Closure, the Crutch

A solid resolution with no unanswered questions is the most ideal end to any situation. There is no dispute that closure is a wonderful thing to get when it comes to dealing with certain phases of life. It allows for someone to move beyond a painful event with acceptance and peace of mind. An example of this could include someone who had his home burglarized learning that the burglar was caught and convicted. Though the memories of having such a personal violation will linger, knowing that the person at the cause of it has been punished can help the victim move beyond the robbery. 

Closure is a tool, a crutch. A crutch is a great support when an ankle is injured, often making mobility possible. However, a crutch can become so relied upon that someone continues to require it long after the ankle is healed. Worse, overuse of the crutch can hamper the healing of an injury if a part of the recovery includes physical activity.

Closure has become a focal point as a tool of recovery in the self-help world. It is so supported that it seems to be able to move on from an event, at all, you MUST have closure. As though ANY issue that has an open-ending is doomed to forever dominate your destiny; consume you it will! Some psychologists have that Yoda mentality – that lacking closure is an irreversible path to some dark side of the psyche. 

Dark side of coffee print. Chalkboard vintage illustration. Creative trendy design element for coffee shop or cafe advertising.
I find a lack of caffeine disturbing.

How corrupting a lack of closure is depends on what you allow to be your closure. The biggest problem with some of our biggest life events is that they are open-ended. It is necessary to find closure in the fact that there is no closure. You might not get a straight answer as to why your ex called things off, but you can’t let how THEY chose to handle the end of the relationship keep you fixated. If a loved one passes without having answered all of your questions, you have to learn to accept that some of those questions never getting answered IS the closure.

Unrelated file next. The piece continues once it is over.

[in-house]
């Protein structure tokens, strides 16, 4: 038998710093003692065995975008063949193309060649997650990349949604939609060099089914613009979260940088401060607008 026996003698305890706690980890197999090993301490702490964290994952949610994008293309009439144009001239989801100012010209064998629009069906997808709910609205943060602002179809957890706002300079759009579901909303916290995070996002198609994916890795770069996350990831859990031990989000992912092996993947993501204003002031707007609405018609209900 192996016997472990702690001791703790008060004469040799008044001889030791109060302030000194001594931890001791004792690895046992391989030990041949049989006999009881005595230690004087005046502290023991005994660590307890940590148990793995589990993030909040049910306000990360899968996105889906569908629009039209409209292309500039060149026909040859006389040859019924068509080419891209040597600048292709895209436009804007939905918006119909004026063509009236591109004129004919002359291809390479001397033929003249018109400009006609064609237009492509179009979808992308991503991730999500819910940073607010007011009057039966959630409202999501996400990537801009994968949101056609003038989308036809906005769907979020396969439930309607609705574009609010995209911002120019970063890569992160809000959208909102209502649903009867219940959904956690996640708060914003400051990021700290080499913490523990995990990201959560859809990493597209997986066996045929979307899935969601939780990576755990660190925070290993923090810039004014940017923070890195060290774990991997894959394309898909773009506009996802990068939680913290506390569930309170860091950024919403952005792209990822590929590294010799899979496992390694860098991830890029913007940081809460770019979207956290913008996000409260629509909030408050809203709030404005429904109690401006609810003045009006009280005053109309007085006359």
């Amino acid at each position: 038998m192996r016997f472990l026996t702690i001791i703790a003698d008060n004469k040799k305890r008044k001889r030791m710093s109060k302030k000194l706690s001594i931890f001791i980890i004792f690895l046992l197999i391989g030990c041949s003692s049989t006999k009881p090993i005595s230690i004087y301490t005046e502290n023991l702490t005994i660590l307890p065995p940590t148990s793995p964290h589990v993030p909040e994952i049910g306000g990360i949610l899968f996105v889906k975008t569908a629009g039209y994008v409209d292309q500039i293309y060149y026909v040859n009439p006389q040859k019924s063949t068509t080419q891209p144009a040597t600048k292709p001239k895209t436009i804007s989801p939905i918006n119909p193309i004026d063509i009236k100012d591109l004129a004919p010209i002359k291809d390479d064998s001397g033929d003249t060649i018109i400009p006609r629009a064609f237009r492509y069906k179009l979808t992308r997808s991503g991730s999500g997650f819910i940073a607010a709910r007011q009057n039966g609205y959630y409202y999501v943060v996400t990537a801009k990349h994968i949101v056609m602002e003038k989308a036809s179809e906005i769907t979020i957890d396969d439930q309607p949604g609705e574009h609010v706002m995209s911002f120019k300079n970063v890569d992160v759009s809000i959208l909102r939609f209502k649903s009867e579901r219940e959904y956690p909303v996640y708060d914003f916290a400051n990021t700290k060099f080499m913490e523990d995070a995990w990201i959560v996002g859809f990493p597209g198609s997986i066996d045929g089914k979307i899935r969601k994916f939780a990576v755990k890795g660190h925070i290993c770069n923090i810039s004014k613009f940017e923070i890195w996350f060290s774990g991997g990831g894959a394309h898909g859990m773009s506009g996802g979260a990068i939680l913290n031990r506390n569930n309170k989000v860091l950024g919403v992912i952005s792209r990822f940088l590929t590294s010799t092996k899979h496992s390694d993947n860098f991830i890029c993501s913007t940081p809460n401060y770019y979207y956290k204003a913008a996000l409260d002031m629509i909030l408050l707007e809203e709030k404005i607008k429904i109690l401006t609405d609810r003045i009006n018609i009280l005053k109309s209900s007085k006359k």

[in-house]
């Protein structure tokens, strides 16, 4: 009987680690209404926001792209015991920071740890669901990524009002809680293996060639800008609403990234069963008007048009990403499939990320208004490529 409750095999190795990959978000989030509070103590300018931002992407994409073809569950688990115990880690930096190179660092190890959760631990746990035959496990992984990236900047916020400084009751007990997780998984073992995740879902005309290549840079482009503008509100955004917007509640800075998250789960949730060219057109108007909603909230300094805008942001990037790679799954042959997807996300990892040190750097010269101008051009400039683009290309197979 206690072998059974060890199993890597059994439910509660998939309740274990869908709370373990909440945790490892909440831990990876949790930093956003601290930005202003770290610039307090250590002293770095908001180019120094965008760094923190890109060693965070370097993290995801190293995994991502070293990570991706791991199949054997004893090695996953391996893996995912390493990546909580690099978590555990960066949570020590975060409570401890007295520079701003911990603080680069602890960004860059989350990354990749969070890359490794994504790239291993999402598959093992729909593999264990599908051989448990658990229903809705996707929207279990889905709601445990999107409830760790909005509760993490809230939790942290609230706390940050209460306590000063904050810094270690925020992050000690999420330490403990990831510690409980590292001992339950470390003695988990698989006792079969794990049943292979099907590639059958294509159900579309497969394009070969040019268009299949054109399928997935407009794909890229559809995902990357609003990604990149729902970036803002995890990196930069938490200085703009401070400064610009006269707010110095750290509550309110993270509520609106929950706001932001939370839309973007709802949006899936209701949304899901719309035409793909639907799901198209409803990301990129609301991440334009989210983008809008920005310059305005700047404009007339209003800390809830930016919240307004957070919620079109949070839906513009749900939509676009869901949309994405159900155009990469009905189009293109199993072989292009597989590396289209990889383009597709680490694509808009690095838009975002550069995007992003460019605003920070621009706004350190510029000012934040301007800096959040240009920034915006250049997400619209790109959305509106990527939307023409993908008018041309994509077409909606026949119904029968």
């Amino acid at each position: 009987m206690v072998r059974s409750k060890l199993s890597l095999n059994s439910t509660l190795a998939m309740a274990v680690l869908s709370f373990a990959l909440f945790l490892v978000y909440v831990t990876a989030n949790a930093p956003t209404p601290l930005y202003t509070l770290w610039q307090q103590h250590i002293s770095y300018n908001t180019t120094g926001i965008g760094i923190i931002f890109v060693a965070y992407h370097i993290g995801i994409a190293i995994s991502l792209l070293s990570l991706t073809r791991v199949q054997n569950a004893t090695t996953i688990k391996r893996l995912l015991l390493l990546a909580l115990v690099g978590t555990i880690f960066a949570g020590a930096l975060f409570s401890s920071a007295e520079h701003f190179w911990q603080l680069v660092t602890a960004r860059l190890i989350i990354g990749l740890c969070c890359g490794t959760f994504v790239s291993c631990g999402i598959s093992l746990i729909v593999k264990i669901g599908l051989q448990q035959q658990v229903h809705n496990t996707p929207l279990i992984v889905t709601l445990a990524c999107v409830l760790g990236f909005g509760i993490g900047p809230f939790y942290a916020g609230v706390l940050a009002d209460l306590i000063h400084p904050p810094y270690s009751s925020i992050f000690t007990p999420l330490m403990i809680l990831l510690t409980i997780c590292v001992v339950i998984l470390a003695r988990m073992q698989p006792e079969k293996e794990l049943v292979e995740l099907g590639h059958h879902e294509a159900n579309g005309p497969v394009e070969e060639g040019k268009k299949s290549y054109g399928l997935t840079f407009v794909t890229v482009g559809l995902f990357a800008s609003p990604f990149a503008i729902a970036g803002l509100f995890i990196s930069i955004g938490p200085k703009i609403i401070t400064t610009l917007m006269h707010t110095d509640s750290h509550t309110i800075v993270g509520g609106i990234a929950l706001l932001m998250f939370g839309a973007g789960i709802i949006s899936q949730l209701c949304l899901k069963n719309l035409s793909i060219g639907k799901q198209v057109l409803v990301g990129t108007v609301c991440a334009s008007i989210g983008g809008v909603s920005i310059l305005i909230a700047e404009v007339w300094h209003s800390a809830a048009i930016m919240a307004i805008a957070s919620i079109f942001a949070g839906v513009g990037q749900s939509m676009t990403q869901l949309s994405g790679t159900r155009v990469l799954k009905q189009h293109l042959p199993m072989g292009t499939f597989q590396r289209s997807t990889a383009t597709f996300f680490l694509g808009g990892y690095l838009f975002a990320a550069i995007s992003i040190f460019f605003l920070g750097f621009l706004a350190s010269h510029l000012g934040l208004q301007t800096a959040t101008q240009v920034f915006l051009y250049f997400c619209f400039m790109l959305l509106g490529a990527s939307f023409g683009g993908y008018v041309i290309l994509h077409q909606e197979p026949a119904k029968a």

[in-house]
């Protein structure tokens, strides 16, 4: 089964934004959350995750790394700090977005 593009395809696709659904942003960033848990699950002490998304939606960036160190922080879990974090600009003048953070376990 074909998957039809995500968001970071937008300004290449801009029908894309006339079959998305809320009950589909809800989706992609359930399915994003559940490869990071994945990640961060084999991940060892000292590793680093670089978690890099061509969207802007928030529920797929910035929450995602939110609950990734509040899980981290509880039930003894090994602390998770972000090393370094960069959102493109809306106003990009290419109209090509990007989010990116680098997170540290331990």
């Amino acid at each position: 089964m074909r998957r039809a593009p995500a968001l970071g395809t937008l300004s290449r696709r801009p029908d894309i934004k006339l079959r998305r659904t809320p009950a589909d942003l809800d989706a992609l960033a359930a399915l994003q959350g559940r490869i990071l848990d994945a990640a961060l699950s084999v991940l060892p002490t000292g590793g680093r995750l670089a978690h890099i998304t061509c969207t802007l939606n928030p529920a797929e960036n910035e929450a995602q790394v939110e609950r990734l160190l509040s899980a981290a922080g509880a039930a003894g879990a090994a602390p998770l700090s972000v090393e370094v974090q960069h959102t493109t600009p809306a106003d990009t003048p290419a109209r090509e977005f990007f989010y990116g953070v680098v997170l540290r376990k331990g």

We have a tendency to get hung up over the things that we desire, even if there is no specific need. We might WANT to know why the ex really quit us, but the answer isn’t necessarily something pertaining to you. This means that you have to accept that they had their own decision to make for their own life. There is nothing wrong with not being someone’s perfect match, even if you think that they might have been yours. Any number of things can make a relationship end. It is important to not get stuck on the shock of the abrupt departure and allow that to continue to affect your life over the next several months or years. 

My own experience with this has to do with my parents. My father died when I was 11, having followed his father’s rock-and-roll drinking lifestyle. My mother has been battling mental health issues for decades, and her dementia leaves her doing good to remember our last phone call. Much of my teenage anger came from lacking answers to basic questions because there was no adult in my life to answer them. I also lacked someone to help me navigate the path of what to do about that.

A sign! More direction than usual.